There are times when I wonder what am I doing? Many days I talk to myself.
Writing is not an easy answer to a question that occupies the time. I achieve a form of satisfaction when people read my blog or books and compliment me, but the reality is I write because I enjoy it. My success is like an imaginary playmate, sometimes it appears, and sometimes it giggles, running away.
Any writer taking years or months to finish a project deserves an award. If marketing isn’t a skill, then a slow start is fueled by endless cups of caffeine, sleep deprivation, and self-doubt. Continue reading
I’m always reflective in the last two months of the year. I’ve always been this way for as long as I can remember. The changing of the seasons from fall to winter brings thoughts of the end of a year, and more often, how fast time has passed.
Time, as I age, becomes no more of a number, or a nail waiting in the wings ready to seal my coffin. In my mind, I’m still the wide-eyed, huge-smile child, the one whose picture is on my dresser—she’s in long, pig-tail braids and fashionable cat-eye glasses. She reaches through the frame and hugs me when I need it. She is my past, present, and future. Her voice is mine. Continue reading
The journey, when writing a story, is a ticket with no expiration date—It takes as long as it takes.
There are many things I look at when thinking about my next story. One is the PLOT.
Are the characters compelling enough to evoke within the reader a range of emotions: from sadness to happiness, to anger, to sympathy. . . . remorse, guilt, understanding, anxiety, fear, disappointment, romance?
I believe the reason why my writing resonates is I cut to the chase and give believability to my characters. I feel the most memorable plots are ones when life traps characters between a rock and a hard place. Urgency is the time bomb—minutes and seconds wasted can change life’s course. Think of Casablanca, The Christmas Carol, It’s A Wonderful Life, or Saving Private Ryan. Each story has a do-or-die-plot. Continue reading
Writing is a job, a skill, a passion, and a journey. In all its hard work, there is nothing better than seeing the results, of what took a VERY long time laboring. Finding my path, and hitting the mark—it is tremendously rewarding receiving the praise of what I’ve written.
My novel, The Last Merry Go Round—takes a knife and skillfully slices off the skin of marriage—will be released before the end of 2019.
“The brief segment I found in the ‘Future Books’ section of your blog site already tells much about Diane, so poignantly depicted as ‘lost between the beginning and end’ of her husband’s sentences. I must say this is one of the best descriptions of suffocating repression I’ve ever read. I also came across the Toni Morrison quote you’ve clearly chosen to live by. You’re obviously flying with little or nothing weighing you down.”‘-Irene Kavanagh, Owner, Final Writes Editing & Writing Services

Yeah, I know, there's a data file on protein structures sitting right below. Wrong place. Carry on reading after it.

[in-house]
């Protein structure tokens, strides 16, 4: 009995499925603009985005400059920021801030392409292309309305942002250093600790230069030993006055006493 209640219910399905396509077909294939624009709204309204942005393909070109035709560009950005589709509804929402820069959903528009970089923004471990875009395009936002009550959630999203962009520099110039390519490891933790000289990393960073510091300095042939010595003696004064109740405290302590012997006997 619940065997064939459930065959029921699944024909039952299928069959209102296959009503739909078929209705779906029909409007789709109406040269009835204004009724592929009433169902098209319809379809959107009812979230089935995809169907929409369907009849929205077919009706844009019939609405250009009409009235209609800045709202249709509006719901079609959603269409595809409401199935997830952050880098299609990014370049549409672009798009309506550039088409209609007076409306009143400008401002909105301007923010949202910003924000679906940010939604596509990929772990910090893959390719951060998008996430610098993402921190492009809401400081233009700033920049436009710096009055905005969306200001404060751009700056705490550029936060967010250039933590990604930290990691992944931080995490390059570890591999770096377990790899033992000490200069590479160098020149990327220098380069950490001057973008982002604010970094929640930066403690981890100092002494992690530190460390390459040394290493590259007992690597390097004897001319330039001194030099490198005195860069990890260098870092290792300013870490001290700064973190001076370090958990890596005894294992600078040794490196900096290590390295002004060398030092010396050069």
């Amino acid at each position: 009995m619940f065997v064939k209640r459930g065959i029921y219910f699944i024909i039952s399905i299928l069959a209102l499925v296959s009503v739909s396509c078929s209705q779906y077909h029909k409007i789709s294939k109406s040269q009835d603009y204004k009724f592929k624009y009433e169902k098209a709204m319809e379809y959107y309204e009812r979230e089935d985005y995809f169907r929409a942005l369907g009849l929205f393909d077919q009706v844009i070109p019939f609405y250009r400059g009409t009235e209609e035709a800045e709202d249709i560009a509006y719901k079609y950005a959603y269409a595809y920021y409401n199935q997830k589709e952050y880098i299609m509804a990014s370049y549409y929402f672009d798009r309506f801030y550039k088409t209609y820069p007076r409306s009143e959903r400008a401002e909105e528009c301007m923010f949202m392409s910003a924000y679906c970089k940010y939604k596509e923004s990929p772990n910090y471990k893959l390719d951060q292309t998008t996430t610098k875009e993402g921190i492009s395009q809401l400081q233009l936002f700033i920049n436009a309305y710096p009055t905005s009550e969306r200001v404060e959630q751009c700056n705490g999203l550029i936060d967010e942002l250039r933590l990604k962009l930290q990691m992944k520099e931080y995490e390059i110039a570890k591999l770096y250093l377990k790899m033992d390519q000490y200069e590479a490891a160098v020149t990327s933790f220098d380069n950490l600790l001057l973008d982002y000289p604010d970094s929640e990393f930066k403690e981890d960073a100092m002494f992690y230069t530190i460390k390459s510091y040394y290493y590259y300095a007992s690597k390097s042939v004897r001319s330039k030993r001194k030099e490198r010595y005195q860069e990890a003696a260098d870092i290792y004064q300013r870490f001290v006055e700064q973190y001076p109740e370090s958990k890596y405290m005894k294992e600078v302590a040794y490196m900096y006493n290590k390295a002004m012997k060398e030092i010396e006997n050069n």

I dedicate this novel to all people trapped and lost somewhere between the beginning, middle, and end. Continue reading
The unknown for me is scary. Sometimes, fear grips me, and I become very immobile. I admit this is a life-long exercise, and most times, I WIN.
I can count my demons, and wonder, how will I ever be able to put one foot in front of the other, to fill a blank page with my imagination? Am I alone in this thought? Writing cultivates fear. It strips away all clothes and reveals a writer’s words—naked—or the world to either love or hate. Continue reading
As a writer, a real fear of oblivion is EDITING.
Looking at what you wrote, believed in, and sweated over… isn’t easy taking a red pen to slash words—written out of passion—to tell a phenomenal story.
What are some words of wisdom for the dreaded editing process? Continue reading
After a long time, an agent in London expressed interest in representing me. I can say from all the solitude, self-doubt, re-writes, and happiness to have completed The Last Merry Go Round two years ago—I’m numb. Continue reading
Summer brings many things to mind, and one is the sense of space I had as a child. School recess went from June to September. A grin filled my face when the final bell rang. Happiness meant a reprieve from classmates who got on my nerves and unimaginative teachers, whose play-book was rule-driven. Finally, freedom from peer pressure about which suitable school (aka-hip) outfits to wear, or how to maneuver a full-throttle class load (parents insisted on me maintaining honors). Continue reading
Okay, summer is coming, and I realize May is one month before June, marking one-half the year gone.
Focus is stamped inside my head. Focus is the morning alarm clock. Focus has been with me all my life. It’s my parents’ voice, my teachers’ voice, and all too much—my conscience. Continue reading
As a result of meeting several women in a book club, I belong to a conversational group, gathering monthly at various coffeehouses around town.
There aren’t requirements, other than to make the time (about two hours) for weekend coffee. Attendance of writers, students, artists, retirees, self-employed, and newcomers to town varies between eight to a dozen. Continue reading